Yeast Management for Craft Breweries – The Dalum Draft

Written by Lenzie Kinyon

Part One

The importance of yeast management cannot be stressed enough, especially for craft breweries. The variety and health of the yeast, along with how much yeast is used, all contribute to the unique flavors and aromas that craft brewers hope to produce. Variations in the overall yeast pitching operation not only produce changes in the organoleptic profile of the beers and ales, but may also affect the overall capacity of the fermentation cellar. Some pitching variations could even cause problems for breweries that are recovering their own CO2 from fermentation.

Good yeast management is important for all breweries, from the large national breweries to the very small brew pubs. In this 4-part series, we will cover some key areas of yeast management that are especially important for craft breweries, starting with yeast pitching.

Although craft brewers can use the rule-of-thumb yeast pitching rate of one million yeast cells per milliliter of wort for each degree Plato (1 x 106 cells/ml), some brewers may use slightly different rates. Lager beers, which usually are fermented at lower temperatures than ales, may be pitched with more yeast to compensate for the cooler temperatures. Pitching rates around 1.25 x 106 cells/ml per degree Plato are common for lagers. Ales, which typically have higher fermentation temperatures, may have lower pitching targets. Because yeast cells are more active at warmer temperatures, rates around 0.75 x 106 cells/ml per degree Plato usually are sufficient. Also, brews with higher gravities often are pitched with more yeast due to the greater amount of sugars that must be fermented. Sometimes, multi-brew fermenters are pitched differently from single-brew fermenters, as the yeast has more time to acclimate during the longer filling times with multi-brew fermenters.

As long as the proper wort attenuation can be achieved in a reasonable amount of time, the actual pitching rate is less important than consistent yeast pitching. If the brewing ingredients, and/or the brewing procedures, vary from brew to brew, or from fermenter to fermenter, the end flavors and aromas may also vary. Product consistency is important for all breweries, but consistency is essential for any brewery that markets only one or two products that account for much of their volume. As time passes, customers who drink these products expect them always to taste exactly the same. When it comes to a favorite beer or ale, change is not a good thing for most drinkers, especially if the changes come and go randomly.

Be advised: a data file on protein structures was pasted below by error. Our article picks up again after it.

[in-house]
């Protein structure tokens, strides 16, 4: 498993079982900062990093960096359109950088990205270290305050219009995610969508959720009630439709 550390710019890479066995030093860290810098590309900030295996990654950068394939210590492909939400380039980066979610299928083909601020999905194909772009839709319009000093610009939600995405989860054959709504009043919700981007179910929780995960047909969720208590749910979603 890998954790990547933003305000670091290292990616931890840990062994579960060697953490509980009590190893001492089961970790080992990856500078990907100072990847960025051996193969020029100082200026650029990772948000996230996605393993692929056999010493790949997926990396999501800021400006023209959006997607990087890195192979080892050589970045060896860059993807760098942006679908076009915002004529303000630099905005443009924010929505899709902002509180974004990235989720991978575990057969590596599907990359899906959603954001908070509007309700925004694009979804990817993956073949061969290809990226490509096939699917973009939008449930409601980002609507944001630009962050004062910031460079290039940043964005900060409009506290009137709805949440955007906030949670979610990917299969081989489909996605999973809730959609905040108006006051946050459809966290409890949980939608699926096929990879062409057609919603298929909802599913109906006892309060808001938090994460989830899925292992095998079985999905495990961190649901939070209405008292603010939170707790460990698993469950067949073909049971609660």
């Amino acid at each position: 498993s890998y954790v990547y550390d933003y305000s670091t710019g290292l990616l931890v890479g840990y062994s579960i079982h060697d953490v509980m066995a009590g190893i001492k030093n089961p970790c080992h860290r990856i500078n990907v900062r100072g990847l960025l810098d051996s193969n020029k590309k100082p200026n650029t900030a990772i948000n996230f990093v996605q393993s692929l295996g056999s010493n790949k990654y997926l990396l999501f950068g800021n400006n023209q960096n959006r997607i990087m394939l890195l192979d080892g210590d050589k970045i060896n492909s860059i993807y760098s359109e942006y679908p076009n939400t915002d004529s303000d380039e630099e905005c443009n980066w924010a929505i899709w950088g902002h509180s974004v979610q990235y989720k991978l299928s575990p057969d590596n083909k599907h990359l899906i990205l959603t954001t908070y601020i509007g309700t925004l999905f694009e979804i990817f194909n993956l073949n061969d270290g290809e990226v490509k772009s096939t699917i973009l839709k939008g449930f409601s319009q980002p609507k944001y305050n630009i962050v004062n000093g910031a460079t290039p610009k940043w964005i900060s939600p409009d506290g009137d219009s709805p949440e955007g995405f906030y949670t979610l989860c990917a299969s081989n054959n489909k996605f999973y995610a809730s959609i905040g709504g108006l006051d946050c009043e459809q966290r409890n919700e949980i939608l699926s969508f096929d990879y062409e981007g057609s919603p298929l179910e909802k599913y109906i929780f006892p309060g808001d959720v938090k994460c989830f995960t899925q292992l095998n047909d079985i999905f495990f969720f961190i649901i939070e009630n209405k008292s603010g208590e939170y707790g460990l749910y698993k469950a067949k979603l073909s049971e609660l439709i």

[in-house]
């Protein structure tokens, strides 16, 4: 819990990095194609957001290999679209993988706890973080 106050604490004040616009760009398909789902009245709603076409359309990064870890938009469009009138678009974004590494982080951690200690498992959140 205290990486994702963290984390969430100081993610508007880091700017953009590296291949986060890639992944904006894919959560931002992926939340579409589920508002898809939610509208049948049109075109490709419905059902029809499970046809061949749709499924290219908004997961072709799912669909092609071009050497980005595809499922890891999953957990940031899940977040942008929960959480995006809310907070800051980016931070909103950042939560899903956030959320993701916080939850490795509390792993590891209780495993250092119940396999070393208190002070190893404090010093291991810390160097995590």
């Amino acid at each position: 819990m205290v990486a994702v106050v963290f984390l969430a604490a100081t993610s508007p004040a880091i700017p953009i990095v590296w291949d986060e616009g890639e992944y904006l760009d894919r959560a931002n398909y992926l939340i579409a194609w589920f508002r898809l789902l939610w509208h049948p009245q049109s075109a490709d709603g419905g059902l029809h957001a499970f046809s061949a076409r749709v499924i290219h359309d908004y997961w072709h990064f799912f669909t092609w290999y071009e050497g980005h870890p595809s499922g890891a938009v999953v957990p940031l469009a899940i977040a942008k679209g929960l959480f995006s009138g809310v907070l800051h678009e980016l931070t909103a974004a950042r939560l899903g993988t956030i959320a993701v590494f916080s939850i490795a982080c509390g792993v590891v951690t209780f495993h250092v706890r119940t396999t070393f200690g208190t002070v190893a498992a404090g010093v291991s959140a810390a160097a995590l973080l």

When a fermenter is unintentionally pitched with a low yeast concentration, fermentation proceeds slower than normal, as more cell growth must take place. Undesirable products like diacetyl, fusel alcohols, and sulfur compounds may be produced. At times, attenuation may slow, or even stop, before all of the sugars have been fermented. These “hung fermenters” not only may develop some off characteristics, but small breweries with limited fermentation capacity may then have scheduling problems, due to the delayed fermentation caused by under pitching.

Under pitching also increases the risk of bacterial contamination. During the extended lag time before the yeast can multiply enough to out-compete any bacterial growth, the wort may become infected and develop off flavors or aromas. Bacteria are the fastest reproducing organisms in the world, with some that are capable of doubling every 4-20 minutes. Consider what might happen if under pitching caused an extra 6-hour delay before the yeast concentration increased enough to out-compete bacterial growth. If the wort started with just a single bacterium that doubled every 20 minutes, at the end of 6 hours this one bacterium would then number more than 2.6 million!

Since a low pitching rate almost certainly will result in a slower start of fermentation, the CO2 gas from that fermenter will not be pure enough to collect at the normal time. Unless the brewery is using at least one other parameter to indicate when to place the fermenter on collect, moving this tank from CO2 vent to CO2 collect, on schedule, will send high-oxygen gas to the recovery system, causing it to shut down. If other fermenters are already on collect when the recovery system stops, the CO2 losses could be significant.